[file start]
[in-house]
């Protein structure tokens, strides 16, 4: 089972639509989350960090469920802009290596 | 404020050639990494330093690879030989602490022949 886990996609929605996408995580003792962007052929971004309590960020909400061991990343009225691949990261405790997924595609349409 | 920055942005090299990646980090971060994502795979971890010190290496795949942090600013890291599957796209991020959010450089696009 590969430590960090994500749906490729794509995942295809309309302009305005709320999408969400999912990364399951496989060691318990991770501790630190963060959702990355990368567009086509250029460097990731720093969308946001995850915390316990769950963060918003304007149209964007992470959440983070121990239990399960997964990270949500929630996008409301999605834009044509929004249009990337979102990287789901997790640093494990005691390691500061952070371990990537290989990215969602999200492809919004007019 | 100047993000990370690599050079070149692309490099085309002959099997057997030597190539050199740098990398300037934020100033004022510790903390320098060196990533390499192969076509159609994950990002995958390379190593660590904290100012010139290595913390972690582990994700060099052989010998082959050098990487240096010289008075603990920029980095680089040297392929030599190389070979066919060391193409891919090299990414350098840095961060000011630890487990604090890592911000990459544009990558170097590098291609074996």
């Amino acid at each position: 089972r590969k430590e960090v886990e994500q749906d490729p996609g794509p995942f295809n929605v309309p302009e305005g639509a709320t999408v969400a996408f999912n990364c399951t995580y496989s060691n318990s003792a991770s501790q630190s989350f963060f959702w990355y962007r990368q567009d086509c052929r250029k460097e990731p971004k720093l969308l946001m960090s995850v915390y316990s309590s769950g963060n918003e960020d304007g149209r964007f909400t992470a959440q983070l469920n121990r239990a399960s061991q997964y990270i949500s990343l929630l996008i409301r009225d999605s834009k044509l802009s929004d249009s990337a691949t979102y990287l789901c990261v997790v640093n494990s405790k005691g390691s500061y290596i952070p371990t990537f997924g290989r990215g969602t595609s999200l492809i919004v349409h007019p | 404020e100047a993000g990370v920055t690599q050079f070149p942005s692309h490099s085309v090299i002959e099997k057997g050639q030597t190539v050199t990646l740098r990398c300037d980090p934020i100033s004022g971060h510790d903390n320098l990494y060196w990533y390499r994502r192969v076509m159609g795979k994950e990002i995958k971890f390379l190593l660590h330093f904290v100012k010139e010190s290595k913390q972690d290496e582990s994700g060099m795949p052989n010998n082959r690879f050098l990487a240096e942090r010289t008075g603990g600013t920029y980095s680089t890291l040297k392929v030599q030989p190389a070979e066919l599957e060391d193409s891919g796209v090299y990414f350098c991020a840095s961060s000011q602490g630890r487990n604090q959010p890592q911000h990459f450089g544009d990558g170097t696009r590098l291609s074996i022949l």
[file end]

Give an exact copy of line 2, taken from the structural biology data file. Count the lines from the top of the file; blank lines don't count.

């Protein structure tokens, strides 16, 4: 089972639509989350960090469920802009290596 | 404020050639990494330093690879030989602490022949 886990996609929605996408995580003792962007052929971004309590960020909400061991990343009225691949990261405790997924595609349409 | 920055942005090299990646980090971060994502795979971890010190290496795949942090600013890291599957796209991020959010450089696009 590969430590960090994500749906490729794509995942295809309309302009305005709320999408969400999912990364399951496989060691318990991770501790630190963060959702990355990368567009086509250029460097990731720093969308946001995850915390316990769950963060918003304007149209964007992470959440983070121990239990399960997964990270949500929630996008409301999605834009044509929004249009990337979102990287789901997790640093494990005691390691500061952070371990990537290989990215969602999200492809919004007019 | 100047993000990370690599050079070149692309490099085309002959099997057997030597190539050199740098990398300037934020100033004022510790903390320098060196990533390499192969076509159609994950990002995958390379190593660590904290100012010139290595913390972690582990994700060099052989010998082959050098990487240096010289008075603990920029980095680089040297392929030599190389070979066919060391193409891919090299990414350098840095961060000011630890487990604090890592911000990459544009990558170097590098291609074996």